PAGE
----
Archives of Maryland
(Biographical Series)

Thin Black Line

William Andrews
MSA SC 3520-13746
Lynched in Princess Anne, June 9, 1897


William Andrews, aka "Cuba", a local African American laborer, was lynched immediately after we was tried and convicted of an assault on Mrs. Benjamin T. Kelley on the afternoon of May 5 in Marion, Somerset County. Andrews, after being arrested for the attack and pleading guilty to the charges, was taken to Baltimore City jail for safe keeping.1 This move was necessary to avoid any attacks against the prisoner prior to the trial date. On June 9, at 11:00 a.m., Andrews was in court on Main Street in Princess Anne, Somerset County. Within an hour, he had listened to Mrs. Kelley's tearful testimony, confessed to the crime without any defense (although he did mention that Mrs. Kelley was wrong in that he did not have a pistol), and received a guilty verdict for the assault.2 Judge Henry Page ordered that William Andrews be executed by hanging at the state's request. The crowd cheered as the sentence was read.3
    As court adjourned, the local police force noticed that a large group of people had gathered in the back lawn of the court house. Fearful of what their intentions were, Judge Page addressed the mob in an attempt to avoid any violence towards the prisoner.  He pleaded with the crowd that Andrews had faced a speedy trial, and the verdict was decisive and satisfactory, essentially avoiding all of the circumstances that surround mob justifications for lynching.4 Judge Page requested that the people go to their homes as law abiding citizens of Somerset County. People screamed that they would only leave if the judge promised not to allow Andrews to be taken and held in Baltimore, and if the judge could grant that request, they would disperse: Judge Page concurred.5 As the judge told the officers that the crowd would allow them to transfer the prisoner to the jail house on Church Street just across a ravine, Sheriff Nelson and his deputies took the handcuffed Andrews out of the court, and were met by the boisterous crowd.6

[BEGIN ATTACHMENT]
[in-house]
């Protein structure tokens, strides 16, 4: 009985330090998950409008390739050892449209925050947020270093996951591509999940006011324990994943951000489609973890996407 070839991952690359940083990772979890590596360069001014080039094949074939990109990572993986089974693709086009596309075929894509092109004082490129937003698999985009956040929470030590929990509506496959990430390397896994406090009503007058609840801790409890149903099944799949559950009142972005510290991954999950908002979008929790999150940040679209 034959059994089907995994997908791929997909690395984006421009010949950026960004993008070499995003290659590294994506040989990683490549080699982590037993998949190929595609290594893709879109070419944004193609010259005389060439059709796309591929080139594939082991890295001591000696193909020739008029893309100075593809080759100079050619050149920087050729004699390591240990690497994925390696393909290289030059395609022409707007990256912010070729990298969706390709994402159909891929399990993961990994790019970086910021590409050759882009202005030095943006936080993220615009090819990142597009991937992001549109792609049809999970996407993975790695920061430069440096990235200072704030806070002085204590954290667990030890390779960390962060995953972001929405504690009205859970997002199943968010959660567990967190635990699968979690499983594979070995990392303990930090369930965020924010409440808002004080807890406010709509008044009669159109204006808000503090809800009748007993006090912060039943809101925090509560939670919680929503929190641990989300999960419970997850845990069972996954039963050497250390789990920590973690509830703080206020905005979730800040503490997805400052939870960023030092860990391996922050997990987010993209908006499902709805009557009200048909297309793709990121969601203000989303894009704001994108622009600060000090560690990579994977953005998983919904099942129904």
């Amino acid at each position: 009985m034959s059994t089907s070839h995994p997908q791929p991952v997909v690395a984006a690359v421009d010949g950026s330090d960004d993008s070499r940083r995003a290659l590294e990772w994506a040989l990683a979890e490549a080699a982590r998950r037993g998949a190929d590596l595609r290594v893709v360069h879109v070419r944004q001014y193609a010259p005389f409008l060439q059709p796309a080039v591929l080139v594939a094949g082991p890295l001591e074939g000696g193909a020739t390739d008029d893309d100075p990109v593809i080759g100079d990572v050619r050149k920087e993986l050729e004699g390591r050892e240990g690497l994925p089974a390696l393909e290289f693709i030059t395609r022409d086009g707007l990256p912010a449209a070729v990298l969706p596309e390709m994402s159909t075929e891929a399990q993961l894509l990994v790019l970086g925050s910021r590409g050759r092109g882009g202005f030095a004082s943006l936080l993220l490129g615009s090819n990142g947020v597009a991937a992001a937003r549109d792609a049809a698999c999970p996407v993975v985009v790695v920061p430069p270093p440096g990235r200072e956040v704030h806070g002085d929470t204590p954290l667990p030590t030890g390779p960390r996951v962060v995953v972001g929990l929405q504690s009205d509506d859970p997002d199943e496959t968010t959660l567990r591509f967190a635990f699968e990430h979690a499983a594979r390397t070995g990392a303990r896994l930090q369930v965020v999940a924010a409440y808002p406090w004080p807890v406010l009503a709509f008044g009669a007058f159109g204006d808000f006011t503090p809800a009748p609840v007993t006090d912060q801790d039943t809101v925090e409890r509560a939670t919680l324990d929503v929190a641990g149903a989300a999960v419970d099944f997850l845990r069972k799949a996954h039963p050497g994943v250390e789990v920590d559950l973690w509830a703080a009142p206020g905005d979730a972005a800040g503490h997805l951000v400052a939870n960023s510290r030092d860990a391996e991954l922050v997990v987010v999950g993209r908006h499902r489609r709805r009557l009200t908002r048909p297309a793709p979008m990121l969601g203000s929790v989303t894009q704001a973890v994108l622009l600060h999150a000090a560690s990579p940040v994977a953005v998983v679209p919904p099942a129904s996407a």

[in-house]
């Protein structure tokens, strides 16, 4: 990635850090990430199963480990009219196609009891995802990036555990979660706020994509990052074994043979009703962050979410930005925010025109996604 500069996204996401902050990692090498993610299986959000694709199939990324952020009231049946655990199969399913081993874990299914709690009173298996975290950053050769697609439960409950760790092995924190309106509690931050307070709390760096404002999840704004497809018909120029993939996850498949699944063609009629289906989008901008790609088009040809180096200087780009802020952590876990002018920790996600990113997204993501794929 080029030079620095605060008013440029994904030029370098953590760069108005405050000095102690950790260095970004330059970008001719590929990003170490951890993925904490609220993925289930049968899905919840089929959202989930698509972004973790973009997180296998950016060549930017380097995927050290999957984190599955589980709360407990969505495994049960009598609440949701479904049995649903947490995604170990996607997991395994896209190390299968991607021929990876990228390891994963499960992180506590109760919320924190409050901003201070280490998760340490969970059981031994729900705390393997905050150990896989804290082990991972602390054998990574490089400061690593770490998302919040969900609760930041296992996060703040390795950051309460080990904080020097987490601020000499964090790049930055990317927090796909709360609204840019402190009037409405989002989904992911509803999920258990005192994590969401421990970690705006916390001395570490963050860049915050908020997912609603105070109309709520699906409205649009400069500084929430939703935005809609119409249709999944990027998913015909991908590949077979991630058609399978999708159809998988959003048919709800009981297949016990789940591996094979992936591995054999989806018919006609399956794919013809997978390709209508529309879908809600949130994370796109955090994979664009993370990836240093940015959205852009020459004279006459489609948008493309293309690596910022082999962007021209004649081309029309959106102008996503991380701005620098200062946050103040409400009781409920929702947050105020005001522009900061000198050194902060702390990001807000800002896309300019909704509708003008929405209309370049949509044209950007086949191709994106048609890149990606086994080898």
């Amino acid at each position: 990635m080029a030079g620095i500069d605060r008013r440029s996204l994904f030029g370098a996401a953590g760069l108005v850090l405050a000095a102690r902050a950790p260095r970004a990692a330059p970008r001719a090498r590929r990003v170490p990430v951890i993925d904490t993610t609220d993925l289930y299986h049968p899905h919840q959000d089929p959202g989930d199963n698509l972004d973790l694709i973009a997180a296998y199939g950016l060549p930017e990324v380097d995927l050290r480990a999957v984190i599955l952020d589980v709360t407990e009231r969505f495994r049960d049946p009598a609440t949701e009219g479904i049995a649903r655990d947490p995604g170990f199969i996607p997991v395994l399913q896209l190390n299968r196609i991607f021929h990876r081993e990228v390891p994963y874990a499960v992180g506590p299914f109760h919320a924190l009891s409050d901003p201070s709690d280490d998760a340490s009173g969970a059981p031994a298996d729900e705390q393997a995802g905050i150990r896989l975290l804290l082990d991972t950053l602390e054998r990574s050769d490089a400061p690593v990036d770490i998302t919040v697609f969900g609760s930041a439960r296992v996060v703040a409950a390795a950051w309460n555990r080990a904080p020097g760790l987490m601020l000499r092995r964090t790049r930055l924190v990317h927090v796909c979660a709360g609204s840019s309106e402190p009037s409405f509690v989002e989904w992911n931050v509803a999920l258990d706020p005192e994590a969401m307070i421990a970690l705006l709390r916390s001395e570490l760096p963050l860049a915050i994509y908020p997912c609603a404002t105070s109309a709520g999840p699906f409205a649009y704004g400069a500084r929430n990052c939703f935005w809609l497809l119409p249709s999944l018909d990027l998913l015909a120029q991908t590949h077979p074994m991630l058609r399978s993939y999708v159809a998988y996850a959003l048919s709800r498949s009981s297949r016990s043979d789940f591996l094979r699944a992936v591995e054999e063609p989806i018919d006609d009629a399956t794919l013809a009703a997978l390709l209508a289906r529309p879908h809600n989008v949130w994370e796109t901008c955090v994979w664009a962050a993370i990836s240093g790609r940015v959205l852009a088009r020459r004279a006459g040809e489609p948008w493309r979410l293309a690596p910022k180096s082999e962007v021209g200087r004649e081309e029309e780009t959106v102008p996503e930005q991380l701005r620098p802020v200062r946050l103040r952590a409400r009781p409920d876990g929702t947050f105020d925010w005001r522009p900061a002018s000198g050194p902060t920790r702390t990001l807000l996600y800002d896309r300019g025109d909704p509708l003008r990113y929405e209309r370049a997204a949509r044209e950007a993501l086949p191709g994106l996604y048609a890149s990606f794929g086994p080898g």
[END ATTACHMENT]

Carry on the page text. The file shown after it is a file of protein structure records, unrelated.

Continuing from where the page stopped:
Immediately, the officers were attacked and attempted to get Andrews to the jail. The crowd simply overpowered the officers as they tried to protect their prisoner, and Andrews was literally ripped from the Sheriff's hands the instant they entered the courtyard. While handcuffed, Andrews was punched, kicked, beaten with bats and clubs, and cut with razors until he was scarcely alive. Many of the punches found the face and body of the deputies trying to protect Andrews. Once the crowd was satisfied they had beaten William Andrews to death, Sheriff Nelson went over to the body, and realized he was still alive. The mob then grabbed Andrews once more, and dragged him over to a walnut tree on the property of Z. James Doughtery, where in an instant he was hanged until his death was confirmed. William "Cuba" Andrews remained in the tree until around 2:30 p.m. when his body was placed in a plain coffin and buried in the almshouse burial grounds. Immediately, a jury of inquest was composed, and within an hour, it determined that he was strangled by a mob of unknown strangers not from Somerset County.7


1. "Andrews Lynched!"  The Cambridge Democrat and News, 12 June 1897.

2. ibid.

3. "Lynched in Haste."  The Salisbury Advertiser, 12 June 1897.

4. "Mob Violence."  The Cambridge Democrat and News, 19 June 1897.

5. "Lynched in Haste."

6. ibid.

7. "Andrews Lynched!"


Link to Lynching Profile Questionnaire

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